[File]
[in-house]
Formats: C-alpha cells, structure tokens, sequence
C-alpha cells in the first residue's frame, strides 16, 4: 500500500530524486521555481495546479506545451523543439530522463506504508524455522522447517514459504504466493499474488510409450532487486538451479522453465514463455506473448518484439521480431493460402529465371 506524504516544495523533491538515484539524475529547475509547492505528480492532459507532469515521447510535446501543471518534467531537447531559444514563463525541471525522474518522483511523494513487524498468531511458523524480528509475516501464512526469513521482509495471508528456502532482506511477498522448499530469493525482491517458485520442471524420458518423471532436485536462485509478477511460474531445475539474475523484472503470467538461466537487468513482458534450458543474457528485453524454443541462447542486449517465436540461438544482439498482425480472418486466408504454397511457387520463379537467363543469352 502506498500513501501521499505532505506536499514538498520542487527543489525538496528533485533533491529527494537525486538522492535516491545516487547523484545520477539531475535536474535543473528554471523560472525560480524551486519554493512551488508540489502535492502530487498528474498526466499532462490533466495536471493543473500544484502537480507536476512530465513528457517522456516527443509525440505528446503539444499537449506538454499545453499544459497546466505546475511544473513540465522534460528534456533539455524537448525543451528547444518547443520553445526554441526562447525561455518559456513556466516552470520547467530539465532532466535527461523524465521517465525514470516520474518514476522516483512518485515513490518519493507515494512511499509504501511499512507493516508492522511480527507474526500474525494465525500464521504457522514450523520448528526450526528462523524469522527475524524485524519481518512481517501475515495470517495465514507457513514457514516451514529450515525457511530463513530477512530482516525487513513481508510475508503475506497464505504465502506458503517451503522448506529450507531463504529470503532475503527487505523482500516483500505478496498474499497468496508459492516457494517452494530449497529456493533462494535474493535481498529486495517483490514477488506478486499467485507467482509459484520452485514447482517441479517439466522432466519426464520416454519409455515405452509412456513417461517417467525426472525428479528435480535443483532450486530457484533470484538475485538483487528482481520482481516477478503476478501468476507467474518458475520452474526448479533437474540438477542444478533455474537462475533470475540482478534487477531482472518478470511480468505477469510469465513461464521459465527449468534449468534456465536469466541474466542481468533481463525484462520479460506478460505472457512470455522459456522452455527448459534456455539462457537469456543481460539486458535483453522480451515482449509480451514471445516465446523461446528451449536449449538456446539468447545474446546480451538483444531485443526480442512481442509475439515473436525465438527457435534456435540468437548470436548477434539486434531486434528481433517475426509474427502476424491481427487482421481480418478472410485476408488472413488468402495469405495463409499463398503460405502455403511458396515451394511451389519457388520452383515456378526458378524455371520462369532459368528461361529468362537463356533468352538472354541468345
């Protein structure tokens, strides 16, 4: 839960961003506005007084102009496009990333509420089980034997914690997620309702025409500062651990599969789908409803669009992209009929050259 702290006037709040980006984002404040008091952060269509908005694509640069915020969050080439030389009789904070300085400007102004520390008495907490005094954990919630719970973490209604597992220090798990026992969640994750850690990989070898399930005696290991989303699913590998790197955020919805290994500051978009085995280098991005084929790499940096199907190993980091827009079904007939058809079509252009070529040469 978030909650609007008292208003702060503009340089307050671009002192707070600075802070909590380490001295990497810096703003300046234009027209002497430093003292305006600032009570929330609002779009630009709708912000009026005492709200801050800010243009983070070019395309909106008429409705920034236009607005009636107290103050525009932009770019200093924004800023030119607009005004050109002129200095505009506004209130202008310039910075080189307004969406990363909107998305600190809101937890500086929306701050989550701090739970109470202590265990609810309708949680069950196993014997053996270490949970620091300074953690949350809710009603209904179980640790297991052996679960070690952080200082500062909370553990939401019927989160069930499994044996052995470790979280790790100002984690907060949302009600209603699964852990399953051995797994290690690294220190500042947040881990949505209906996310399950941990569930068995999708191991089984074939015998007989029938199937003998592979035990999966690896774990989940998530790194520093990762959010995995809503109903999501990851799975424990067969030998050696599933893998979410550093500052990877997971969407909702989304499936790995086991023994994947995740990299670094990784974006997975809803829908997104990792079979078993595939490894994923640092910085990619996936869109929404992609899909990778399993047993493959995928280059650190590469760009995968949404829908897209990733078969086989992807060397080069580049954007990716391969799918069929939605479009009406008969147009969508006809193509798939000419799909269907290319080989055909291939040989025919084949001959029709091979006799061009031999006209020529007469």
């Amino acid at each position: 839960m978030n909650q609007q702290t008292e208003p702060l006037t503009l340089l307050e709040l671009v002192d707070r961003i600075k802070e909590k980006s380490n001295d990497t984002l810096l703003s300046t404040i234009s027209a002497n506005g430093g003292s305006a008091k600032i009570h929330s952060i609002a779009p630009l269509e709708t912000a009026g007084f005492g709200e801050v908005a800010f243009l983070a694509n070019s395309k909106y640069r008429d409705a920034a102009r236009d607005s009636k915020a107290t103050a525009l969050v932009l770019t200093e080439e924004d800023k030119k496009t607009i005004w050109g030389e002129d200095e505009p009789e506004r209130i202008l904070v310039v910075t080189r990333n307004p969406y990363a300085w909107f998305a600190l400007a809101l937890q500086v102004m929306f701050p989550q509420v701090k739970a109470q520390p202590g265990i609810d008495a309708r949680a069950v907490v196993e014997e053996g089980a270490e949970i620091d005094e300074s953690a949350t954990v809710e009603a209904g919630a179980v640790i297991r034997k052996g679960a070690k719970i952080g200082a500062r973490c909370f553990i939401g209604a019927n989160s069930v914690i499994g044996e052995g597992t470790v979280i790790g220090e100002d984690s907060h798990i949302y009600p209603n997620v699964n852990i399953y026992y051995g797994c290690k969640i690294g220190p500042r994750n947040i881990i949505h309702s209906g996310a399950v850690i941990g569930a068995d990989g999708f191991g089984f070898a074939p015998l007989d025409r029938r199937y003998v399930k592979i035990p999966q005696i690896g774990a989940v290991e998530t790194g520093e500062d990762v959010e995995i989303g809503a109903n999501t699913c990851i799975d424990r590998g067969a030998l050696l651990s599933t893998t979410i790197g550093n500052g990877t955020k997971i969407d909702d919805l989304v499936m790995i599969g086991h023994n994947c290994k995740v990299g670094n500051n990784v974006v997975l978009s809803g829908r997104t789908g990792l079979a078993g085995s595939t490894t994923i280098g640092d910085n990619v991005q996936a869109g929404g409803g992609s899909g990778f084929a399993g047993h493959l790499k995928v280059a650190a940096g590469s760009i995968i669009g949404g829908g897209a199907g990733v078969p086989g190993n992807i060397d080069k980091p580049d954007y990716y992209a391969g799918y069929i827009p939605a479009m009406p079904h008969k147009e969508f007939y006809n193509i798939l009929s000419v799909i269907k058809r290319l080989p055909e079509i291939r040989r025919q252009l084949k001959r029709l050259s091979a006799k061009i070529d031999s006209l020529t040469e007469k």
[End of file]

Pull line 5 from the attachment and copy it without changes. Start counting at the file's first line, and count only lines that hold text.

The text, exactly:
């Amino acid at each position: 839960m978030n909650q609007q702290t008292e208003p702060l006037t503009l340089l307050e709040l671009v002192d707070r961003i600075k802070e909590k980006s380490n001295d990497t984002l810096l703003s300046t404040i234009s027209a002497n506005g430093g003292s305006a008091k600032i009570h929330s952060i609002a779009p630009l269509e709708t912000a009026g007084f005492g709200e801050v908005a800010f243009l983070a694509n070019s395309k909106y640069r008429d409705a920034a102009r236009d607005s009636k915020a107290t103050a525009l969050v932009l770019t200093e080439e924004d800023k030119k496009t607009i005004w050109g030389e002129d200095e505009p009789e506004r209130i202008l904070v310039v910075t080189r990333n307004p969406y990363a300085w909107f998305a600190l400007a809101l937890q500086v102004m929306f701050p989550q509420v701090k739970a109470q520390p202590g265990i609810d008495a309708r949680a069950v907490v196993e014997e053996g089980a270490e949970i620091d005094e300074s953690a949350t954990v809710e009603a209904g919630a179980v640790i297991r034997k052996g679960a070690k719970i952080g200082a500062r973490c909370f553990i939401g209604a019927n989160s069930v914690i499994g044996e052995g597992t470790v979280i790790g220090e100002d984690s907060h798990i949302y009600p209603n997620v699964n852990i399953y026992y051995g797994c290690k969640i690294g220190p500042r994750n947040i881990i949505h309702s209906g996310a399950v850690i941990g569930a068995d990989g999708f191991g089984f070898a074939p015998l007989d025409r029938r199937y003998v399930k592979i035990p999966q005696i690896g774990a989940v290991e998530t790194g520093e500062d990762v959010e995995i989303g809503a109903n999501t699913c990851i799975d424990r590998g067969a030998l050696l651990s599933t893998t979410i790197g550093n500052g990877t955020k997971i969407d909702d919805l989304v499936m790995i599969g086991h023994n994947c290994k995740v990299g670094n500051n990784v974006v997975l978009s809803g829908r997104t789908g990792l079979a078993g085995s595939t490894t994923i280098g640092d910085n990619v991005q996936a869109g929404g409803g992609s899909g990778f084929a399993g047993h493959l790499k995928v280059a650190a940096g590469s760009i995968i669009g949404g829908g897209a199907g990733v078969p086989g190993n992807i060397d080069k980091p580049d954007y990716y992209a391969g799918y069929i827009p939605a479009m009406p079904h008969k147009e969508f007939y006809n193509i798939l009929s000419v799909i269907k058809r290319l080989p055909e079509i291939r040989r025919q252009l084949k001959r029709l050259s091979a006799k061009i070529d031999s006209l020529t040469e007469k």